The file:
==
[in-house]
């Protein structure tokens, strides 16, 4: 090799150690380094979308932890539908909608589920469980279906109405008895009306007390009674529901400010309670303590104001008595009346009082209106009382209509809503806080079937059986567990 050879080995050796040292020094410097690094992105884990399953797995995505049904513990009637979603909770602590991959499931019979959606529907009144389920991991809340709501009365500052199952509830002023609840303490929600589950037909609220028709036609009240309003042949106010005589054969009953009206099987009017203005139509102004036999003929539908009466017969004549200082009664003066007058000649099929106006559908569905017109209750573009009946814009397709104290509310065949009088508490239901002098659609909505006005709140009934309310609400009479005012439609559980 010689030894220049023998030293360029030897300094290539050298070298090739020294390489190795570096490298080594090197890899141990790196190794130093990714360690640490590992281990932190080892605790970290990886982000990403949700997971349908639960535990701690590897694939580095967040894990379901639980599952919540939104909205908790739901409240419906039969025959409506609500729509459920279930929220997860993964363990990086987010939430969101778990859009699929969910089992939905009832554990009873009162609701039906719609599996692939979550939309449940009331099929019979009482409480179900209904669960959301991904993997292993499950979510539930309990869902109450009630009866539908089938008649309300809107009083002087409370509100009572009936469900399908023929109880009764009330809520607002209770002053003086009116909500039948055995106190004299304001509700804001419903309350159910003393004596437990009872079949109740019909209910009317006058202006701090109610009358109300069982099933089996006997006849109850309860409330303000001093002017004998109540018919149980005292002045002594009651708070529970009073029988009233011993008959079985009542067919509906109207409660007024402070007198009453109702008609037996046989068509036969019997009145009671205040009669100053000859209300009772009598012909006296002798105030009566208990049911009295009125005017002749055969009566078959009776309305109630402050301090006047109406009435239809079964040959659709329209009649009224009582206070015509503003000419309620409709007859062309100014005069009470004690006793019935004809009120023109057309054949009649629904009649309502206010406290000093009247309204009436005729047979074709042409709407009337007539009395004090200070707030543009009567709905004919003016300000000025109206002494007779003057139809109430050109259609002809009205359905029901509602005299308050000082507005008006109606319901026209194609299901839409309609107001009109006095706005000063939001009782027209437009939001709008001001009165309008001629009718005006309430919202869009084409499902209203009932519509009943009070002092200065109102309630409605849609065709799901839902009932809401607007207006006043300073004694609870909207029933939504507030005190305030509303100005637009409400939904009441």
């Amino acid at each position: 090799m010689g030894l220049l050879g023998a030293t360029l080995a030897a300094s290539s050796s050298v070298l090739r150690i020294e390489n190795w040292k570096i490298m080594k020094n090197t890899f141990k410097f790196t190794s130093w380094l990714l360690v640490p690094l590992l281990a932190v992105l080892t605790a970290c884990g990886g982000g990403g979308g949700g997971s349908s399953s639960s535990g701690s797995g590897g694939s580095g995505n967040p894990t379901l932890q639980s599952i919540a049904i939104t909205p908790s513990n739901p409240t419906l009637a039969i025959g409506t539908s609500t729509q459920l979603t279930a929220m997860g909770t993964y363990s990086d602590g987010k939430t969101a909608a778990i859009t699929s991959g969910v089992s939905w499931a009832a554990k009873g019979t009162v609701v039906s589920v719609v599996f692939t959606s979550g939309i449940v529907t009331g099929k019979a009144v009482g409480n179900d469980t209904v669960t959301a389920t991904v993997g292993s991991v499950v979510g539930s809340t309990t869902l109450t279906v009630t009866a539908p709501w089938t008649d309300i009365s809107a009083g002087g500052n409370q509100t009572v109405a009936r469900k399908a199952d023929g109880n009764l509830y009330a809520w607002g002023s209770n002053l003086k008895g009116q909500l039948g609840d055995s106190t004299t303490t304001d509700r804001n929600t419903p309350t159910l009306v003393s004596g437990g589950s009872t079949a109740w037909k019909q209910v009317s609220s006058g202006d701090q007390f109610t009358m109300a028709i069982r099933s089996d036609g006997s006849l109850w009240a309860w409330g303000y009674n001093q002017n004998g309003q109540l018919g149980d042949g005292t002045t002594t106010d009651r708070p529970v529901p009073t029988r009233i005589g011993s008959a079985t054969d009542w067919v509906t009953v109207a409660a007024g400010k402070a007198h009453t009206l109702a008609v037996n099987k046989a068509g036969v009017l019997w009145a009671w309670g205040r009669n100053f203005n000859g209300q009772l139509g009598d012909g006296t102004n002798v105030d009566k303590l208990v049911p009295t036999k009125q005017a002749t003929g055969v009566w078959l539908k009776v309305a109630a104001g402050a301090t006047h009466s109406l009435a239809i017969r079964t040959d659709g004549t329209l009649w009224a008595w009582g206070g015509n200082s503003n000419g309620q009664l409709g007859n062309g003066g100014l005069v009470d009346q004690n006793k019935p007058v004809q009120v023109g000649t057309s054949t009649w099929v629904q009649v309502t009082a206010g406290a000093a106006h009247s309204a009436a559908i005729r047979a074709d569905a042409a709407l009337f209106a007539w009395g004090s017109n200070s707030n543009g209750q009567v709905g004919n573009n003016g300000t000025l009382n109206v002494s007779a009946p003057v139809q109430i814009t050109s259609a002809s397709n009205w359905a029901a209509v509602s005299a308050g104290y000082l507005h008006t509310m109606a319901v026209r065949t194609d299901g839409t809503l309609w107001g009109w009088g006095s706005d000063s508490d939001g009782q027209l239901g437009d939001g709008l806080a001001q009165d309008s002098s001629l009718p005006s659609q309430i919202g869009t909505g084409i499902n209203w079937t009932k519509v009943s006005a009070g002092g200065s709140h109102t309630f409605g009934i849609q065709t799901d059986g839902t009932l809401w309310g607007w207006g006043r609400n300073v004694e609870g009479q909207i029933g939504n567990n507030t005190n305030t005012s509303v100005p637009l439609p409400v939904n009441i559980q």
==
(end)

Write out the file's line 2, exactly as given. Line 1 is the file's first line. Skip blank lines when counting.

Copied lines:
């Protein structure tokens, strides 16, 4: 090799150690380094979308932890539908909608589920469980279906109405008895009306007390009674529901400010309670303590104001008595009346009082209106009382209509809503806080079937059986567990 050879080995050796040292020094410097690094992105884990399953797995995505049904513990009637979603909770602590991959499931019979959606529907009144389920991991809340709501009365500052199952509830002023609840303490929600589950037909609220028709036609009240309003042949106010005589054969009953009206099987009017203005139509102004036999003929539908009466017969004549200082009664003066007058000649099929106006559908569905017109209750573009009946814009397709104290509310065949009088508490239901002098659609909505006005709140009934309310609400009479005012439609559980 010689030894220049023998030293360029030897300094290539050298070298090739020294390489190795570096490298080594090197890899141990790196190794130093990714360690640490590992281990932190080892605790970290990886982000990403949700997971349908639960535990701690590897694939580095967040894990379901639980599952919540939104909205908790739901409240419906039969025959409506609500729509459920279930929220997860993964363990990086987010939430969101778990859009699929969910089992939905009832554990009873009162609701039906719609599996692939979550939309449940009331099929019979009482409480179900209904669960959301991904993997292993499950979510539930309990869902109450009630009866539908089938008649309300809107009083002087409370509100009572009936469900399908023929109880009764009330809520607002209770002053003086009116909500039948055995106190004299304001509700804001419903309350159910003393004596437990009872079949109740019909209910009317006058202006701090109610009358109300069982099933089996006997006849109850309860409330303000001093002017004998109540018919149980005292002045002594009651708070529970009073029988009233011993008959079985009542067919509906109207409660007024402070007198009453109702008609037996046989068509036969019997009145009671205040009669100053000859209300009772009598012909006296002798105030009566208990049911009295009125005017002749055969009566078959009776309305109630402050301090006047109406009435239809079964040959659709329209009649009224009582206070015509503003000419309620409709007859062309100014005069009470004690006793019935004809009120023109057309054949009649629904009649309502206010406290000093009247309204009436005729047979074709042409709407009337007539009395004090200070707030543009009567709905004919003016300000000025109206002494007779003057139809109430050109259609002809009205359905029901509602005299308050000082507005008006109606319901026209194609299901839409309609107001009109006095706005000063939001009782027209437009939001709008001001009165309008001629009718005006309430919202869009084409499902209203009932519509009943009070002092200065109102309630409605849609065709799901839902009932809401607007207006006043300073004694609870909207029933939504507030005190305030509303100005637009409400939904009441």